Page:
Personal, face-to-face interactions are hugely important to me, whether I’m assessing a business, gaining insight into a country’s economic woes, or just keeping up with an old friend from high school.

I started traveling abroad as a kid, originally to see family in Europe. Later, the Army took me to Saudi Arabia, Iraq, and other parts of the Middle East. As a civilian, reading books such as Jim Rogers’ Investment Biker inspired me to travel to learn more about the world — especially about the business and investment opportunities out there.

And those opportunities proved staggering — both in number and scope.

Travel truly is the best teacher, and remains the best way to find great investments that no one is talking or writing about.

Over the years, I’ve learned a lot about how to travel well… without breaking the bank. I don’t do hostels. I don’t usually travel in coach, which I recognize is a huge luxury. But I still spend a fraction of what most high-end travelers squander on getting around the world.

And here are three of my best tips for saving tons of money on travel…

Avoid the major hubs…

My colleague, Tim, often travels from Asia to New York or Europe. He lives in Bali much of the year, so if he’s flying from Hong Kong to NYC on, say, July 31, he’ll compare biz class seats on routes such as:

• HK-NYC (about $7,500 one way)
• Taipei-HK-NYC ($3,000)
• Manila-HK-NYC ($2,400)

If you’re in the US and are trying to get to Europe, you can deploy this strategy as well.

Say you live in Oklahoma City and want to go to London, round-trip, in economy class. We recently looked at flights leaving July 31 and returning August 14. Here are the results:

If you fly from OKC and stop in Dallas on the way to London, the fare might be $1700. If you drive to Dallas and fly from DFW to London, you might pay $1500… plus dole out cash for gas and parking for two weeks.

But if you fly from Denver to London, you’ll only pay $1200. You can find a $70 Southwest Airlines flight to Denver International and still save $400+ on the overall journey. That savings will buy you a hotel night, a few meals, or a side jaunt once you’re in England.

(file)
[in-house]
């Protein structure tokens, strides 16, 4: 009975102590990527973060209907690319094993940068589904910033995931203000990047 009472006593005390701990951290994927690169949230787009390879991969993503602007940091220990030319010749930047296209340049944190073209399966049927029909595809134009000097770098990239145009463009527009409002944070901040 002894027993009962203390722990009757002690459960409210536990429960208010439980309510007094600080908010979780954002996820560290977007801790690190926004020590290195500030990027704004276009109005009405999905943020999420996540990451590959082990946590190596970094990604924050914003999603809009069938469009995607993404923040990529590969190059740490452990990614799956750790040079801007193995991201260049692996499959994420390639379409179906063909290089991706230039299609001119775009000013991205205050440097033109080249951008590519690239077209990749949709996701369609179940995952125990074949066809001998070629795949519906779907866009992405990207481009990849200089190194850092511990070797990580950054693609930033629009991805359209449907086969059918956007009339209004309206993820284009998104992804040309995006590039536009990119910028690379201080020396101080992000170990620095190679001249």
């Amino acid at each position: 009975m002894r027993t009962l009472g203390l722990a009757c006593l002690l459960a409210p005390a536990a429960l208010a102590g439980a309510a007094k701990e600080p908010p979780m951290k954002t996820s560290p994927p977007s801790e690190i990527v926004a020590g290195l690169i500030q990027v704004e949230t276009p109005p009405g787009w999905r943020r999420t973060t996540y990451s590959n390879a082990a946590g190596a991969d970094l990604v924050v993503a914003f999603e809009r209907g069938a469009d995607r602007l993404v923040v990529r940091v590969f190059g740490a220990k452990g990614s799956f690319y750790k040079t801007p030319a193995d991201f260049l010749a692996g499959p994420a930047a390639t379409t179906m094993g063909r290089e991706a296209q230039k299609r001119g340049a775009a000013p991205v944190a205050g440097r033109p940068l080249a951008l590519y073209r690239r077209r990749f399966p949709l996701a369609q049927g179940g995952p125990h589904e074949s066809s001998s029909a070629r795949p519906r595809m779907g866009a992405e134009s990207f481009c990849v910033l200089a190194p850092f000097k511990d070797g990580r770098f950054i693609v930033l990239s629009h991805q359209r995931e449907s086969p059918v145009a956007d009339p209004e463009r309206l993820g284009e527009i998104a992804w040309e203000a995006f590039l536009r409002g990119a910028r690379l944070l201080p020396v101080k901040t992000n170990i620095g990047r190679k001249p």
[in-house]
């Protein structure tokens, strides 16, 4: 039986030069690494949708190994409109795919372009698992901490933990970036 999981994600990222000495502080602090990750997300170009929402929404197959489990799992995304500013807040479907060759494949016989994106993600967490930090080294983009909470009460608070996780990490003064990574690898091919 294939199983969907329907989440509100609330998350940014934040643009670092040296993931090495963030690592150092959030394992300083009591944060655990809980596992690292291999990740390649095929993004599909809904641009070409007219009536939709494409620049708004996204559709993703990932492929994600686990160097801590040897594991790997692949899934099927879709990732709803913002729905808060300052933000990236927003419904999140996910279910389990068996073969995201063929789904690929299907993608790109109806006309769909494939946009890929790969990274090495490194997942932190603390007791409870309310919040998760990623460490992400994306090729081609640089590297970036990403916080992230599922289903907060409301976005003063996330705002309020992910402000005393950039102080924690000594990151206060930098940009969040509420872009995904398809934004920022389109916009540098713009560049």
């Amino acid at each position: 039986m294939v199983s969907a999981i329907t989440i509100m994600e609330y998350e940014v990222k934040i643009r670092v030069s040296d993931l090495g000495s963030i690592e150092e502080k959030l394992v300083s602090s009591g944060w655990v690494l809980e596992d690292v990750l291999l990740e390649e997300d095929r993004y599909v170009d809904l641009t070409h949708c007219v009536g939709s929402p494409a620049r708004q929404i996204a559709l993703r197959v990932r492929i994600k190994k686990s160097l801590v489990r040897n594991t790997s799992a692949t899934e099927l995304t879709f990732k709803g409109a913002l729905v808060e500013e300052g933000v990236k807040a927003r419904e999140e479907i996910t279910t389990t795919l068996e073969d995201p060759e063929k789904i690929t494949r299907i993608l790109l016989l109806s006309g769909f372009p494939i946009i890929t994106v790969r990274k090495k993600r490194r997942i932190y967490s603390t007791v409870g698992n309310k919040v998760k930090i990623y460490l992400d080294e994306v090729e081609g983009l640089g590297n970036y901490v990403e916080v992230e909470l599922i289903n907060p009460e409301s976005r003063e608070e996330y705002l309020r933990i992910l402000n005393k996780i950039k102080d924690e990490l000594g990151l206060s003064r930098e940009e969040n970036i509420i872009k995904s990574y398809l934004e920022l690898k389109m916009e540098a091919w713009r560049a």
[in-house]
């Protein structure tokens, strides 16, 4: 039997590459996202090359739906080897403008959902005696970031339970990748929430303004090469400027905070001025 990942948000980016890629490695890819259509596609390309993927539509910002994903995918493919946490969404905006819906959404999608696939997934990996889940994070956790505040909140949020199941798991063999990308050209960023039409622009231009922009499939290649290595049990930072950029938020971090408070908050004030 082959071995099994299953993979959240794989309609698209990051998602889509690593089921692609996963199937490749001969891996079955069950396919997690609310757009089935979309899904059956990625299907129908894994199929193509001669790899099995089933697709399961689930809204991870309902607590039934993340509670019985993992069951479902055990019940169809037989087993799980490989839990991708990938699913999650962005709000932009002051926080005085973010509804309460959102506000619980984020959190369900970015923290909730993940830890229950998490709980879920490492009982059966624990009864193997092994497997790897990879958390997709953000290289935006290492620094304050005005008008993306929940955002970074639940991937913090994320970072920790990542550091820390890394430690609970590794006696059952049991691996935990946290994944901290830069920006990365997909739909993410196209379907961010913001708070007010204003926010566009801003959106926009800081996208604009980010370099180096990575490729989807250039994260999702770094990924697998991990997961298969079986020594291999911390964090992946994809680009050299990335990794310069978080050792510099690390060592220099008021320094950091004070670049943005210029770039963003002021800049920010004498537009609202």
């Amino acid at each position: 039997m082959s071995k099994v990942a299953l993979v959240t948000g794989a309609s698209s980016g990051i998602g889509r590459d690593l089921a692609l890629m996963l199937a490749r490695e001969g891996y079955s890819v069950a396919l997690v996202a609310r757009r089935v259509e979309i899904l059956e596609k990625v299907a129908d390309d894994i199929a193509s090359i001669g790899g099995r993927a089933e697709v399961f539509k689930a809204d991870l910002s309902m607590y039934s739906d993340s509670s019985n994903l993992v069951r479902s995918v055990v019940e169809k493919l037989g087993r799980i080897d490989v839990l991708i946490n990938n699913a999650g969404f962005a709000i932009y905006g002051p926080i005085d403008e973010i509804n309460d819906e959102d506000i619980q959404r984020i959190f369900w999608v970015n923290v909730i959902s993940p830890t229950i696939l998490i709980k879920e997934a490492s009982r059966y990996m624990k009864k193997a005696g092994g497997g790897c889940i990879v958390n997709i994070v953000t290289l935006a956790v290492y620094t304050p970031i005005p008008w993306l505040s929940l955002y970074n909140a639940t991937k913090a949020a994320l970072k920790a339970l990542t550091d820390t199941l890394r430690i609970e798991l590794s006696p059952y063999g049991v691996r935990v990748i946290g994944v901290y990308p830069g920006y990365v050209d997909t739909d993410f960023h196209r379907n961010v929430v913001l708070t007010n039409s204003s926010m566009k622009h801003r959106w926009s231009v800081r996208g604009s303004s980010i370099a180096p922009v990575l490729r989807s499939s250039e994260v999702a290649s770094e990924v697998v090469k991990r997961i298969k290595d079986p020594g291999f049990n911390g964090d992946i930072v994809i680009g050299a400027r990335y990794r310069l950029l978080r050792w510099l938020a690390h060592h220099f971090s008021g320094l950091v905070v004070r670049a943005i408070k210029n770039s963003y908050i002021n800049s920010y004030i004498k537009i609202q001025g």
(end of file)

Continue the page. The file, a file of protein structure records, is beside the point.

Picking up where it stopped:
Book on Tuesday afternoon and fly midweek

The powers-that-be come in on Monday and see how seats sold over the weekend. Then, they eye competitors’ fares and go to war. By Tuesday afternoon, the prices have settled.

Fares go back up on Friday, after the government-required, three-day sale period. So, if you want the best available seats at the best available price, start scanning the Internet around 3PM Eastern on Tuesday.

As for the flights themselves, the cheapest fares tend to happen on Tuesdays, Wednesdays, and, if you’re flying internationally, Thursdays. Airlines know that vacationers tend to start flying on Friday night or Saturday morning, so those fares tend to be higher.

Ditto for peak-season. If you’re going to Italy and want to save on airline prices, plan to visit in April or November, not in July or August. (That won’t just save you money on airfare; it’ll save you money on your entire expense list.)

FareCompare.com, by the way, does a decent job of what a given flight generally costs.

The exact time to book your flight

The algorithm gods have made it clear: to get the best fare, you want to book a domestic flight about two months in advance. Fifty-seven days is generally perfect.

According to priceoftravel.com (and we’ve tested this), if you’re going from North America to Europe, 7 to 16 weeks out tends to be the best window. From North America to the Caribbean, you want to book about 2-3 weeks out, to South America, 5-16 weeks, and to Asia, 8-20 weeks out.